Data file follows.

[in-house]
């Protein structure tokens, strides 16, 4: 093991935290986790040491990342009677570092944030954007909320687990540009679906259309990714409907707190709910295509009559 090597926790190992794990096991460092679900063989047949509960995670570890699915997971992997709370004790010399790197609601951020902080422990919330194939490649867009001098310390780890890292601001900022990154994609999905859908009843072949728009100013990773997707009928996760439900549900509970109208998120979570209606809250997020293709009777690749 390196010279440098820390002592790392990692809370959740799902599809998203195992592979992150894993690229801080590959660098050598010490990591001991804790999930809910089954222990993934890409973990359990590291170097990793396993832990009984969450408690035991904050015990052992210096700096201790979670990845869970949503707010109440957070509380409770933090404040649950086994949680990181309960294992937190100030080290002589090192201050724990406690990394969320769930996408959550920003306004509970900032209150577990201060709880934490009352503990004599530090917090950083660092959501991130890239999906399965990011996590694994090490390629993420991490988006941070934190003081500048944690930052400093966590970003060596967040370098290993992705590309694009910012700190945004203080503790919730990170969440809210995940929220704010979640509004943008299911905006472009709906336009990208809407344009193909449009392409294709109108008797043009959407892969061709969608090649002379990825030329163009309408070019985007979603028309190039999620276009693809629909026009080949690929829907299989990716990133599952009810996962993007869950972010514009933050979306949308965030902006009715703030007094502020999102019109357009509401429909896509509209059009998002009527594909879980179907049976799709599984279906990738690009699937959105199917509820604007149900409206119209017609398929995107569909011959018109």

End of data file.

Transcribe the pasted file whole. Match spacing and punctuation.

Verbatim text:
[in-house]
């Protein structure tokens, strides 16, 4: 093991935290986790040491990342009677570092944030954007909320687990540009679906259309990714409907707190709910295509009559 090597926790190992794990096991460092679900063989047949509960995670570890699915997971992997709370004790010399790197609601951020902080422990919330194939490649867009001098310390780890890292601001900022990154994609999905859908009843072949728009100013990773997707009928996760439900549900509970109208998120979570209606809250997020293709009777690749 390196010279440098820390002592790392990692809370959740799902599809998203195992592979992150894993690229801080590959660098050598010490990591001991804790999930809910089954222990993934890409973990359990590291170097990793396993832990009984969450408690035991904050015990052992210096700096201790979670990845869970949503707010109440957070509380409770933090404040649950086994949680990181309960294992937190100030080290002589090192201050724990406690990394969320769930996408959550920003306004509970900032209150577990201060709880934490009352503990004599530090917090950083660092959501991130890239999906399965990011996590694994090490390629993420991490988006941070934190003081500048944690930052400093966590970003060596967040370098290993992705590309694009910012700190945004203080503790919730990170969440809210995940929220704010979640509004943008299911905006472009709906336009990208809407344009193909449009392409294709109108008797043009959407892969061709969608090649002379990825030329163009309408070019985007979603028309190039999620276009693809629909026009080949690929829907299989990716990133599952009810996962993007869950972010514009933050979306949308965030902006009715703030007094502020999102019109357009509401429909896509509209059009998002009527594909879980179907049976799709599984279906990738690009699937959105199917509820604007149900409206119209017609398929995107569909011959018109």